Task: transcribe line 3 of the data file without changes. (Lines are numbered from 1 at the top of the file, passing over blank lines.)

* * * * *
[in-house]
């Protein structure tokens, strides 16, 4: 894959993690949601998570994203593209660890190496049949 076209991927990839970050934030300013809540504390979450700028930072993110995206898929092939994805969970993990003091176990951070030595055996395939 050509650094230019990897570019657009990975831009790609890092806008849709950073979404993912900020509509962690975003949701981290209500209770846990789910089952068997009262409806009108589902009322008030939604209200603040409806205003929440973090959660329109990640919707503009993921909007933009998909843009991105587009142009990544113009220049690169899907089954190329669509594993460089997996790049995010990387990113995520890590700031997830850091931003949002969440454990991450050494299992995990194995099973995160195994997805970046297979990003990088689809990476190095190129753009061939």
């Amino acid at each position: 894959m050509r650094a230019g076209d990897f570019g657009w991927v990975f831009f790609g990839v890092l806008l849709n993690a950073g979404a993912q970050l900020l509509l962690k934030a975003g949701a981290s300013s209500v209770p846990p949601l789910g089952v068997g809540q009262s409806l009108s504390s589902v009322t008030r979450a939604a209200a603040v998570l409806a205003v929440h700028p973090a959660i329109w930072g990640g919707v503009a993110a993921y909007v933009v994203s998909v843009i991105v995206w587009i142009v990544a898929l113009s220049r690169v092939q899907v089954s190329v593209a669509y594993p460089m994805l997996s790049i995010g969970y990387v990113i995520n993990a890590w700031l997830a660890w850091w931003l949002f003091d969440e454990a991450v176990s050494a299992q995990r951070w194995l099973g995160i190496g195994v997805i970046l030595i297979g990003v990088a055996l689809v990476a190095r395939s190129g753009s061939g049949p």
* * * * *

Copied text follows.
């Amino acid at each position: 894959m050509r650094a230019g076209d990897f570019g657009w991927v990975f831009f790609g990839v890092l806008l849709n993690a950073g979404a993912q970050l900020l509509l962690k934030a975003g949701a981290s300013s209500v209770p846990p949601l789910g089952v068997g809540q009262s409806l009108s504390s589902v009322t008030r979450a939604a209200a603040v998570l409806a205003v929440h700028p973090a959660i329109w930072g990640g919707v503009a993110a993921y909007v933009v994203s998909v843009i991105v995206w587009i142009v990544a898929l113009s220049r690169v092939q899907v089954s190329v593209a669509y594993p460089m994805l997996s790049i995010g969970y990387v990113i995520n993990a890590w700031l997830a660890w850091w931003l949002f003091d969440e454990a991450v176990s050494a299992q995990r951070w194995l099973g995160i190496g195994v997805i970046l030595i297979g990003v990088a055996l689809v990476a190095r395939s190129g753009s061939g049949p």